Hemispheric nations could take a more business-like approach to summitry, boosting the credibility and impacts of the summit. For example, in an op-ed in the Los Angeles Times, Dan Restrepo, former special assistant to President Obama for Western Hemisphere Affairs, proposes scrapping the big summits for separate regional meetings with the leaders of Central America, the Caribbean, North America, and South America.

An alternative, suggested by U.S. Chamber of Commerce executive Myron Brilliant is to craft a narrower agenda in the economic and business realm such as forging an agreement on digital trade and one on intraregional collaboration on streamlining customs procedures.

Still another option (my own suggestion) is to do two smaller events per year over a two-year period, each with one specific theme and engage working groups from business, labor, government and the non-profit sector to fashion a work plan with measurable objectives, benchmarks and timetables. The third year would be reserved for the reporting out of the results and recommendations of the working groups along with the traditional “big summit”, albeit shorter and narrower in scope. Such an approach promotes transparency, builds in accountability, and mitigates against grandstanding.

In truth, the recent summit was not a complete failure. On the last day of the gathering President Biden unveiled the Los Angeles Declaration on Migration—a call to collectively tackle the migration crisis via four pillars: stability and assistance for communities; expansion of legal pathways; humane migration management; and coordinated emergency response. Twenty countries came forward to sign the joint declaration.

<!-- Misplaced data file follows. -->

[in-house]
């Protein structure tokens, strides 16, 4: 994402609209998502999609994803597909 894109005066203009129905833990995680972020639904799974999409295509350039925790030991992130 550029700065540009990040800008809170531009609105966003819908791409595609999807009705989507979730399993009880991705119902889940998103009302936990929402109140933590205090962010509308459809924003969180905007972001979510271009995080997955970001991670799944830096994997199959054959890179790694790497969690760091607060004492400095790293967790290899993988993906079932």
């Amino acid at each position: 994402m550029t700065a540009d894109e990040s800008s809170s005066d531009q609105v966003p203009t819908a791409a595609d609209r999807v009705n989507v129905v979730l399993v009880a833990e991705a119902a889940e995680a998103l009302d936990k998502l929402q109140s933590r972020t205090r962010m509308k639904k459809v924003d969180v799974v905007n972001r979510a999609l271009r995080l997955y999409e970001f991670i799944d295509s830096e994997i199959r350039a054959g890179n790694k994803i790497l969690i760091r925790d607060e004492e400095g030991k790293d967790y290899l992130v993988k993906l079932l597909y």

Two other notable features of the Los Angeles Summit were the Americas Partnership for Economic Prosperity and the Americas Business Dialogue. The former, announced at the beginning of the summit by President Biden is an ambitious agenda which includes a focus on strengthening supply chains, fostering innovation, reinvigorating institutions, improving infrastructure and trade flows, and bolstering tax and anti-corruption measures. The latter is a private sector-led initiative facilitated by the Inter-American Development Bank, addressing solid transactional issues through keen analysis and specific recommendations. Among these issues are regulatory practices, public procurement, customs, digitization, infrastructure, and renewable energy.

The next summit, the tenth since 1994, will not be a repeat of the last one. A different time, different venue, and different leaders will see to that. In the meantime, it is up to the Hemisphere’s nations—those who attended and those who did not—to work individually and collectively to solve, or at least alleviate, some of the dire problems confronting the region. Their citizens deserve nothing less.

 

Jerry Haar is a professor of international business and Executive Director for the Americas in the College of Business at Florida International University. He is also a Global Fellow of the Woodrow Wilson International Center for Scholars in Washington, D.C.